All other NGT products (Category 2) will be regulated, but the authorisation procedure will be simplified compared to the current EU GMO rules. These will still be labeled, but there will be no monitoring plan required, nor a detection method under certain conditions.
Remarkably, the Commission wants to still monitor “potential risks to health or the environment, impact of NGT plants on environmental, economic and social sustainability as well as impacts on organic agriculture and on consumers acceptance of NGT products” – but they will not have the data on risks, nor will consumers have knowledge of what they are eating.
Nina Holland says: “DG SANTE has been under strong lobby influence from the biotech seed multinationals who for years have called for this deregulation. They have been supported by a group of industry-linked scientists, such as those in the lobby platform EU-SAGE.
“This draft proposal means a complete undermining of the EU GMO rules. The biotech seed multinationals – who also are the main pesticide producers – will massively raise profits by gaining access to the EU market with untested, unlabelled – but patented – GM foods. In practice this also means giving up on the freedom of choice for consumers, and bringing harm to organic and GM-free farming.
“Even Vice-President Timmermans has claimed that such deregulation can help to reduce pesticides, without any facts supporting these assumptions. The key person responsible for the Green Deal sees it as a political reality that if he wants to get the pesticide reduction law SUR [sustainable use of pesticides regulation] passed, the deregulation of new GMOs will have to be given in return. This ‘horse-trading’ exercise would de facto mean dissolving the existing EU GMO rules, as a mere compromise to gain something else. This is a very bad idea. There is no evidence that new GMOs will reduce pesticides, and since the dominant biotech seed and pesticide corporations are one and the same (Bayer, BASF, Corteva, Syngenta) there is even less reason to believe that this would be their priority.”
Over 300 organisations, including CEO, wrote a letter to Vice-President Timmermans in May 2023 to keep the EU GMO rules in place for all GMOs and therefore stop the planned deregulation of new GMOs. Over 400K citizens signed a petition with that demand.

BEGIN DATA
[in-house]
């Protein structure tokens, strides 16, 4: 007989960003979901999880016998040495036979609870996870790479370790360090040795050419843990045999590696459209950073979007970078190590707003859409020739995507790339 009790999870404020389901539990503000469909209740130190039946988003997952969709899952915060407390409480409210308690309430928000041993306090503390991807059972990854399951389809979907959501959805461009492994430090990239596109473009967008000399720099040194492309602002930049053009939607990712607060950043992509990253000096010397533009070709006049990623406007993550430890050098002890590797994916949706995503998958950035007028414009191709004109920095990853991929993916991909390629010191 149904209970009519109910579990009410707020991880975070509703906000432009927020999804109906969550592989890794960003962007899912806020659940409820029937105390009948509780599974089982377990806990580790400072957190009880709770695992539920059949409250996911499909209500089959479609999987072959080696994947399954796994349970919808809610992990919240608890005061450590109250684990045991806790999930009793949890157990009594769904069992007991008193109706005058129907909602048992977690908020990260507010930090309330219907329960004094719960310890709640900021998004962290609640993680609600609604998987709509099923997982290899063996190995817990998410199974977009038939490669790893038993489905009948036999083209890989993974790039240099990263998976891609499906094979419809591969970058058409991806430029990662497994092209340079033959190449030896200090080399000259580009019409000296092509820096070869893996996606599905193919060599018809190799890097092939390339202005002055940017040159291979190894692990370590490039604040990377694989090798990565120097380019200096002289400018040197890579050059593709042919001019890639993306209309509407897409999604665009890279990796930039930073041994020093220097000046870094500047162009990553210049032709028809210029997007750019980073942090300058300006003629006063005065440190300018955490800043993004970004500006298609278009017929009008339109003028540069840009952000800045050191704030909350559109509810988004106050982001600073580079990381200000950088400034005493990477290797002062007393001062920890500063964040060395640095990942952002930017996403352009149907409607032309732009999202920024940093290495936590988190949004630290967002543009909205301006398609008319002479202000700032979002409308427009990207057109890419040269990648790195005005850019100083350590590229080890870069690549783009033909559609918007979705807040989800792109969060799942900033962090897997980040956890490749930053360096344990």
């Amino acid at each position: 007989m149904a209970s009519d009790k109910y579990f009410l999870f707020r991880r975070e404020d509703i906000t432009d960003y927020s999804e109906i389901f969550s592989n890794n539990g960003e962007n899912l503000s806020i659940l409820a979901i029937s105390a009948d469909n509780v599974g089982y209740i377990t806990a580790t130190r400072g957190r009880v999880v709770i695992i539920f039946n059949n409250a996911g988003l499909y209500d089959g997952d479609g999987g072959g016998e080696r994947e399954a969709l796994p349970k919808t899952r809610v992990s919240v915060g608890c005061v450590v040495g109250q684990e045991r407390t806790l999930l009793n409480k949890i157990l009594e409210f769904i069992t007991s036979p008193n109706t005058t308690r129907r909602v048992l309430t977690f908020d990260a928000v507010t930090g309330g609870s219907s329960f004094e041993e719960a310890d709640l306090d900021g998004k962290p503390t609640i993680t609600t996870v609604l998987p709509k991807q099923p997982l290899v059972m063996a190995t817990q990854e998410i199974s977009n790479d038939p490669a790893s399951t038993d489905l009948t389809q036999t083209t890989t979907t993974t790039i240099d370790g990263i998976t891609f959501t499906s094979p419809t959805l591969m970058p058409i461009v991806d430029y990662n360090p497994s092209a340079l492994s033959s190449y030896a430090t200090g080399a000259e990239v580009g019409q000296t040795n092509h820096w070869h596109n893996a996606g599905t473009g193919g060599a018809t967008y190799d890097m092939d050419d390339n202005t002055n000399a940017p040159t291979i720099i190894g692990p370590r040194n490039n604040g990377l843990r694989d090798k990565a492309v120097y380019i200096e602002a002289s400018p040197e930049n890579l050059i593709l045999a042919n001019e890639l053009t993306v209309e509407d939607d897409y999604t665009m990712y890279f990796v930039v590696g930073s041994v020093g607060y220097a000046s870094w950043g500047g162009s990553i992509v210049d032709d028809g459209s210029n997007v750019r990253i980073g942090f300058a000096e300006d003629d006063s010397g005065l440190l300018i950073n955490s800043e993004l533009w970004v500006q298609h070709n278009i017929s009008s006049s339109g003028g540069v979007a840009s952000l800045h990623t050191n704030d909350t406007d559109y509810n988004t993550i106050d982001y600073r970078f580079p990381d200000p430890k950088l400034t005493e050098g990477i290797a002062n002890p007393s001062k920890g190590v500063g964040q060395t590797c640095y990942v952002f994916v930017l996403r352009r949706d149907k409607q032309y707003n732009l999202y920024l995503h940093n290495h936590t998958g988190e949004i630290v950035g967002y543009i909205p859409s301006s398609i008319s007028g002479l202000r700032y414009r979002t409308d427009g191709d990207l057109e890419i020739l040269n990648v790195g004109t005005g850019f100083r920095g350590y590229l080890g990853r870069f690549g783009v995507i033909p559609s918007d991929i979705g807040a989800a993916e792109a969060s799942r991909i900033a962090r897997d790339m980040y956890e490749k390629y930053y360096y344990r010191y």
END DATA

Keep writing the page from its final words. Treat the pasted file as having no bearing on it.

Claire Robinson of GMWatch commented: "Both the EU Commission's DG SANTE and the UK are engaged in a 'race to the bottom' to weaken regulation around new GMOs and reduce it to the same level as in the US. DG SANTE apparently believes that it is acting in the interests of the 'competitiveness' of the EU agri-food sector by boosting the intellectual property empires and thus the profits of agribusiness corporations. But if it gets its way, public health, the environment, and the non-GMO and organic food and farming sectors will be the victims."
- Find the leaked documents here.
- The ruling by the European Court of Justice (ECJ) from July 2018 can be found here: "Organisms obtained by mutagenesis are GMOs and are, in principle, subject to the obligations laid down by the GMO Directive".
- The opinions of the Regulatory Scrutiny Board on the DG SANTE Impact Assessment for this proposal, are also leaked. The first opinion was negative, the second is ‘positive with reservations’ and cites “significant shortcomings”. This includes the crucial point that the Commission does not explain in detail how it will verify that a product “could also occur naturally”. Whether something “also occurs naturally” is not even relevant; the only relevant aspect is whether the change brings a risk for environment or health if grown and consumed at large scale.
- This is a draft proposal by DG SANTE, which is currently in Interservice Consultation. The final proposal is currently scheduled for 5 July.
- In a recent report, "New Genome Techniques – A risky corporate distraction from real sustainable solutions (Questions & Answers regarding pesticide use)", Foodwatch concluded that “NGTs so far only seems to be an empty promise. Genetically modified crops suitable to achieve the “Farm to Fork” objectives are not available. It seems, they won’t be available within the next 10-15 years. Contrary to what proponents claim, under the current circumstances crops created by NGTs should be considered a high-risk technology as they pose a number of risks.”
- Letter from IFOAM EU and ENGA to Commissioners Kyriakides and Wojciechowski
- On 16 March, Environment ministers sent a clear message to the European Commission on NGTs, advocating for the implementation of the precautionary principle and for keeping GMOs produced with NGTs subjected to risk assessment.